Common Antibiotic Poses Risk to Heart, FDA Warns
By Robert Lowes
Medscape Medical News
March 13, 2013 -- The popular antibiotic azithromycin may cause a potentially fatal irregular heart rhythm in some people, the FDA says.
Also sold under the names Zithromax and Zmax, and often called a Z-pack, the antibiotic can cause changes in the electrical system of the heart, leading to arrhythmia. The medication can also trigger a form of rapid heartbeat called torsades de pointes.
The FDA says patients at risk for problems include those who have what's known as a prolonged QT interval, low blood levels of potassium or magnesium, an abnormally slow heart rate, or who take drugs to treat arrhythmias. Elderly patients and patients with heart disease also may be more at risk.
The FDA warning follows a review of a study conducted by the drug's manufacturer, Pfizer, and another study published in the New England Journal of Medicine (NEJM) last year.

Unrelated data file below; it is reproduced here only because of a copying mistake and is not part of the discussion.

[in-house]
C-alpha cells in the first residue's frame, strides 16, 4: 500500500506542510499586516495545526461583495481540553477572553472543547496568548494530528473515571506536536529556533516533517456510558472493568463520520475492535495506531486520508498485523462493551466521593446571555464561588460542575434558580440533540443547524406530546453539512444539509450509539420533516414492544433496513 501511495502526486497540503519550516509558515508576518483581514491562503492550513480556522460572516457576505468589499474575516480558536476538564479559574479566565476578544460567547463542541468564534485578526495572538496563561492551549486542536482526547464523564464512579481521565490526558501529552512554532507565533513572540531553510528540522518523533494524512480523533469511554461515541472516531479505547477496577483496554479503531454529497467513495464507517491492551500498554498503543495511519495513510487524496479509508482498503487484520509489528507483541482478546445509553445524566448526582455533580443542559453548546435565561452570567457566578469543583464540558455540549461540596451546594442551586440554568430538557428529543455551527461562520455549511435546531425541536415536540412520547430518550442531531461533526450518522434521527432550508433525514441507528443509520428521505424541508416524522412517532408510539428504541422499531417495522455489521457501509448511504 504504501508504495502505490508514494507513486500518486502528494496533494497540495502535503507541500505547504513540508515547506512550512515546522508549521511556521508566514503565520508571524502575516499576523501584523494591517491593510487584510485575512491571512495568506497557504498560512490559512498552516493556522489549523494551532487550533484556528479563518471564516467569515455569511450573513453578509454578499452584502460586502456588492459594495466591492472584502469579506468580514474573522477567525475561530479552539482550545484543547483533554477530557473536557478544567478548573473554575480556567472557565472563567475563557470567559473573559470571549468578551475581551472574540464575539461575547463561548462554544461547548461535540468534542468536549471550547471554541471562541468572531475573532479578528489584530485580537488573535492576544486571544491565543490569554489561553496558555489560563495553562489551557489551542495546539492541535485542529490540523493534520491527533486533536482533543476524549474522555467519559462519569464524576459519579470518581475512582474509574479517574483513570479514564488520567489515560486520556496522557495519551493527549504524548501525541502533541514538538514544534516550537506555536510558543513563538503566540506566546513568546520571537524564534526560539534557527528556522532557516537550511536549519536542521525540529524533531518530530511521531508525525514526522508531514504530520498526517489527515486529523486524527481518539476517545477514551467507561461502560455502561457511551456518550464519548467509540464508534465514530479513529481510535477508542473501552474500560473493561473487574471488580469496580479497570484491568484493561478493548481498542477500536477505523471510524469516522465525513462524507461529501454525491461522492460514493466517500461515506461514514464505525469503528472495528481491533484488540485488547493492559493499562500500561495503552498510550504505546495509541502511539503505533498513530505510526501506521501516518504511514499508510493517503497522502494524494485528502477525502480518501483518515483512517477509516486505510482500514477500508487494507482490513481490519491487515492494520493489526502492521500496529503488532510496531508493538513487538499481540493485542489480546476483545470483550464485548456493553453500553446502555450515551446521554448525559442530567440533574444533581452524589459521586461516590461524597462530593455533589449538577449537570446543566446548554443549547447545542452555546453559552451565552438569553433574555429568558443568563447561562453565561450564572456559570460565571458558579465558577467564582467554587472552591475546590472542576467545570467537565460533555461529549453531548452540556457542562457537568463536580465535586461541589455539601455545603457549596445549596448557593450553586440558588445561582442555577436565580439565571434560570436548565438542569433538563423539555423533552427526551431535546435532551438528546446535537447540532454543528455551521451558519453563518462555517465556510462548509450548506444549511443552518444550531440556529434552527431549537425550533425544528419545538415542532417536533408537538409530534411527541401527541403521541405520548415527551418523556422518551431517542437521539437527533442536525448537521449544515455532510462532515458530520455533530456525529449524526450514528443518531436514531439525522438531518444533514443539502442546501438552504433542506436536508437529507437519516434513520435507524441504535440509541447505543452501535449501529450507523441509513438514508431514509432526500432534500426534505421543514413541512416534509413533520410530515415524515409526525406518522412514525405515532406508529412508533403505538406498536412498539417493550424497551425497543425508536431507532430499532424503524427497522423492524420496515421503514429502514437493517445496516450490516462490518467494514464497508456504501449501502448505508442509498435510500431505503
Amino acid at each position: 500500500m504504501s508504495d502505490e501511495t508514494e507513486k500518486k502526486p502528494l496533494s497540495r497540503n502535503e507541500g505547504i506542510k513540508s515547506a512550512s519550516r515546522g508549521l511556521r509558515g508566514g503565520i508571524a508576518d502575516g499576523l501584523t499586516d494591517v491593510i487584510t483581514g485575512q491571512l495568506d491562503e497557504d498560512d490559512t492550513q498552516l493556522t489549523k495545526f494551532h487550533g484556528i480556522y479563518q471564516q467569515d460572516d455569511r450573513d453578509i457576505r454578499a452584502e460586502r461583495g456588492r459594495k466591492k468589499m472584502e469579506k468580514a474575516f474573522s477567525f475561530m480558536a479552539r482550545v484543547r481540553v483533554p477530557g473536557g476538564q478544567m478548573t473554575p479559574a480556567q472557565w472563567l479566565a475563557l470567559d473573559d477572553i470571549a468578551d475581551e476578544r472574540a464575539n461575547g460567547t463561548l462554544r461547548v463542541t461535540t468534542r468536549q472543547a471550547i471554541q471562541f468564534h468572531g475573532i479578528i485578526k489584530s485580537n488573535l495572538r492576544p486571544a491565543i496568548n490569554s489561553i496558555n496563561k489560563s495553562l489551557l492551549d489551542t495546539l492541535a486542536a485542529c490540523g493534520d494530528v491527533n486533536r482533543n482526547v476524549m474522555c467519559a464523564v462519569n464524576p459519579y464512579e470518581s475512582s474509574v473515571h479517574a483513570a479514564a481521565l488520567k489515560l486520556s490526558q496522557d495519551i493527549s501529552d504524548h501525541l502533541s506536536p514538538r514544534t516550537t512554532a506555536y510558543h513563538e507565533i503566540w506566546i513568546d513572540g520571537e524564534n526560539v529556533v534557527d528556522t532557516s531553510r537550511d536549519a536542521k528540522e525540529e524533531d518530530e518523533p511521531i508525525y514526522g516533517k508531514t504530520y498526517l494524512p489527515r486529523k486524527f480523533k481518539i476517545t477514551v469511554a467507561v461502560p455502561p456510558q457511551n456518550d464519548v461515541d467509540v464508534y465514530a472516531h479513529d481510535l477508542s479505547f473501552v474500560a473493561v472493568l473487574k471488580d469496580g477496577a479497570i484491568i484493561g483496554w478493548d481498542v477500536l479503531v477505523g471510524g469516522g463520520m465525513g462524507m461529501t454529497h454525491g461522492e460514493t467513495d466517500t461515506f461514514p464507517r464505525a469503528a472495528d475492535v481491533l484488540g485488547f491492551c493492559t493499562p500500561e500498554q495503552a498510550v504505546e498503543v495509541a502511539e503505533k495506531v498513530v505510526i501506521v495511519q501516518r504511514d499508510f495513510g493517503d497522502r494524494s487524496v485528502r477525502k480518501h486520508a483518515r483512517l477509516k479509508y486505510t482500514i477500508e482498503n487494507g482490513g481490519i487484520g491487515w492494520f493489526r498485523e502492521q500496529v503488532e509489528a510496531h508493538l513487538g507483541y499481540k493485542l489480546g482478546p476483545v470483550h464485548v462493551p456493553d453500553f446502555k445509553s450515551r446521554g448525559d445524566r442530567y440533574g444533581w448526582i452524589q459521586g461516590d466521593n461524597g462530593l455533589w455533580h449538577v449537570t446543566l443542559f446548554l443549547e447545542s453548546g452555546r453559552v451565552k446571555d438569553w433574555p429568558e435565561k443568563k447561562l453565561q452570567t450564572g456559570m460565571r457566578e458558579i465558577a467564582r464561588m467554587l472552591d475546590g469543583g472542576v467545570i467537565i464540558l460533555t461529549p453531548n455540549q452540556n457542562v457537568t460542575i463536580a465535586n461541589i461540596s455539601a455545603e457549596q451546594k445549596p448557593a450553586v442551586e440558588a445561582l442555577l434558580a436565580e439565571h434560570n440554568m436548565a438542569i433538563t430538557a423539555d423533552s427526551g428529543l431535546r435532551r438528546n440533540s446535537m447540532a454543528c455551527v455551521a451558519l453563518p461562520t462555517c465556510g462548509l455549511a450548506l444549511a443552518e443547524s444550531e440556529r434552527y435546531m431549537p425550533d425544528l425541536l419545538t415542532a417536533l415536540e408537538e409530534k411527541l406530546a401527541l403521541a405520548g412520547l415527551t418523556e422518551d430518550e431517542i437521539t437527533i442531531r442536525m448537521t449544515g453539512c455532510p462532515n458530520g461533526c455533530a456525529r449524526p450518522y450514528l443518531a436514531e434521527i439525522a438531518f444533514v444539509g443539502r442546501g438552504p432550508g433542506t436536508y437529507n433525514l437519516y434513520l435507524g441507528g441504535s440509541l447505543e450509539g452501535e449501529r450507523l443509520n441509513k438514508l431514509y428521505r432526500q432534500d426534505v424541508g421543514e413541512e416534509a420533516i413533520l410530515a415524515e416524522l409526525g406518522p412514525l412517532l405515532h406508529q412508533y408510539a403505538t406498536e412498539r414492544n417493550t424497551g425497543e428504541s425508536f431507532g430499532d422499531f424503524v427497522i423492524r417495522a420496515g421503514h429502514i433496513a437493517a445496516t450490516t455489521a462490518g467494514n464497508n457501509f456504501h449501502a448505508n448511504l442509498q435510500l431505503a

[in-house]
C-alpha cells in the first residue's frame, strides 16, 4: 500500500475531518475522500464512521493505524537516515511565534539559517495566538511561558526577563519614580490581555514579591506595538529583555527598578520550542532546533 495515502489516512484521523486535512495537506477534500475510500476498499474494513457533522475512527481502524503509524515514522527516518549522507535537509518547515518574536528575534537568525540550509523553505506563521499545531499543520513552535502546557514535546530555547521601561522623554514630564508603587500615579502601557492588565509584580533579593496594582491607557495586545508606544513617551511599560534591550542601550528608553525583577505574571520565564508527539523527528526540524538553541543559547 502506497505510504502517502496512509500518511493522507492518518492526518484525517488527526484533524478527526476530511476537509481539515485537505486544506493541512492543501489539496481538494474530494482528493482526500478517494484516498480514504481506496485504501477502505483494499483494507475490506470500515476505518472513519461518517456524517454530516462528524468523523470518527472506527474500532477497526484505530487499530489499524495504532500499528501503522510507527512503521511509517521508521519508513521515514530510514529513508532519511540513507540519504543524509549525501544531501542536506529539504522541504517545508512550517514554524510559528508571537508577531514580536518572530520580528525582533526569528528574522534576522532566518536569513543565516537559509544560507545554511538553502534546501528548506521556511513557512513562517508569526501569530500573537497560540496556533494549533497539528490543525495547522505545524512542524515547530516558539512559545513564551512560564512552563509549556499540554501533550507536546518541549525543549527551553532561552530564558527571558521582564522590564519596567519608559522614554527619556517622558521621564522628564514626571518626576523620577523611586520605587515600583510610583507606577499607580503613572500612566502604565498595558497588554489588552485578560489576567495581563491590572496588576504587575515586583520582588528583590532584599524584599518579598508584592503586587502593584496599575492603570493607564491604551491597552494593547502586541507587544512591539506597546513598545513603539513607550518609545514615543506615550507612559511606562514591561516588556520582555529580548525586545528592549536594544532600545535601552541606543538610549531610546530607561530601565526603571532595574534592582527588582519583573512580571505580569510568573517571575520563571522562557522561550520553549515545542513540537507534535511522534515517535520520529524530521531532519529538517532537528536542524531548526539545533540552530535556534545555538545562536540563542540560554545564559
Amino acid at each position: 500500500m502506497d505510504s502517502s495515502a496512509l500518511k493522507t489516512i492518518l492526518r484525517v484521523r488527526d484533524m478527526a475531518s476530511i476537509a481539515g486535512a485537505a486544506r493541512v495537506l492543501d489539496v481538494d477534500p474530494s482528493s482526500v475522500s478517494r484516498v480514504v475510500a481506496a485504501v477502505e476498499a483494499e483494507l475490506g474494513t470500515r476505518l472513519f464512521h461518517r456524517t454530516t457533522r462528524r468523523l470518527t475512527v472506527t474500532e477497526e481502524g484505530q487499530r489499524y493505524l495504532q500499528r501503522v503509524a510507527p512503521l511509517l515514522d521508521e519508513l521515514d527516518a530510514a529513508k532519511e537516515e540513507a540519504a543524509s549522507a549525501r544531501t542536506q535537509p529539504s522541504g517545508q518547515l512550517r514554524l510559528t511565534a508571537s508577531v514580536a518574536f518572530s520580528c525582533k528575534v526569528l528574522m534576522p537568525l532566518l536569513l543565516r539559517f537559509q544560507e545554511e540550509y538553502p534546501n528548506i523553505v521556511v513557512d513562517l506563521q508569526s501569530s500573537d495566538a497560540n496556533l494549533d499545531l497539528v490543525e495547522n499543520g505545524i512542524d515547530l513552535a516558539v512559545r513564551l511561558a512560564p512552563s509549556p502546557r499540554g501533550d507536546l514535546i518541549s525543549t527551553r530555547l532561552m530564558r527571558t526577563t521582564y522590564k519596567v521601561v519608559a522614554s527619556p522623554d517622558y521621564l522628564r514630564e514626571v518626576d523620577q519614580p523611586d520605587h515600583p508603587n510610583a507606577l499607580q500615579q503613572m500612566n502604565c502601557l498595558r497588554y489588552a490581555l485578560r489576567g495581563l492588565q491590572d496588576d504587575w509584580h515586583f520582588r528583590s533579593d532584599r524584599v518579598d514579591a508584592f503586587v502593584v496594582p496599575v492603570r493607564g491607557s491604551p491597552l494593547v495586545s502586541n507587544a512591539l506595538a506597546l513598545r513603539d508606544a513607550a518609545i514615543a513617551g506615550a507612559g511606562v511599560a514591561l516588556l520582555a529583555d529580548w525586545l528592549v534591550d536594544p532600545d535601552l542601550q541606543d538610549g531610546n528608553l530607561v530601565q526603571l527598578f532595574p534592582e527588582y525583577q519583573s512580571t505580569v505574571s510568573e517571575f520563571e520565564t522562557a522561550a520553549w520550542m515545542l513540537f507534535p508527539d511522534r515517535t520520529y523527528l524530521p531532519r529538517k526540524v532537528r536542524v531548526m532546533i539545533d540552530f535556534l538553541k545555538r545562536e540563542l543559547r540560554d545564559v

The NEJM study showed that patients who took Zithromax for five days had a small, increased risk for heart-related death compared with those who received another common antibiotic or no antibiotics.
The FDA has updated the label of azithromycin to warn of the risks to the heart. The FDA notes that other antibiotics in the same class as azithromycin have similar side effects.
To report problems with azithromycin, contact MedWatch, the FDA's safety information and adverse-event reporting program, by telephone at 800-FDA-1088; by fax at 800-FDA-0178; or online.
To see a version of this story for physicians, visit Medscape, the leading site for physicians and health care professionals.
SOURCE: News release, FDA. © 2013 WebMD, LLC. All rights reserved.
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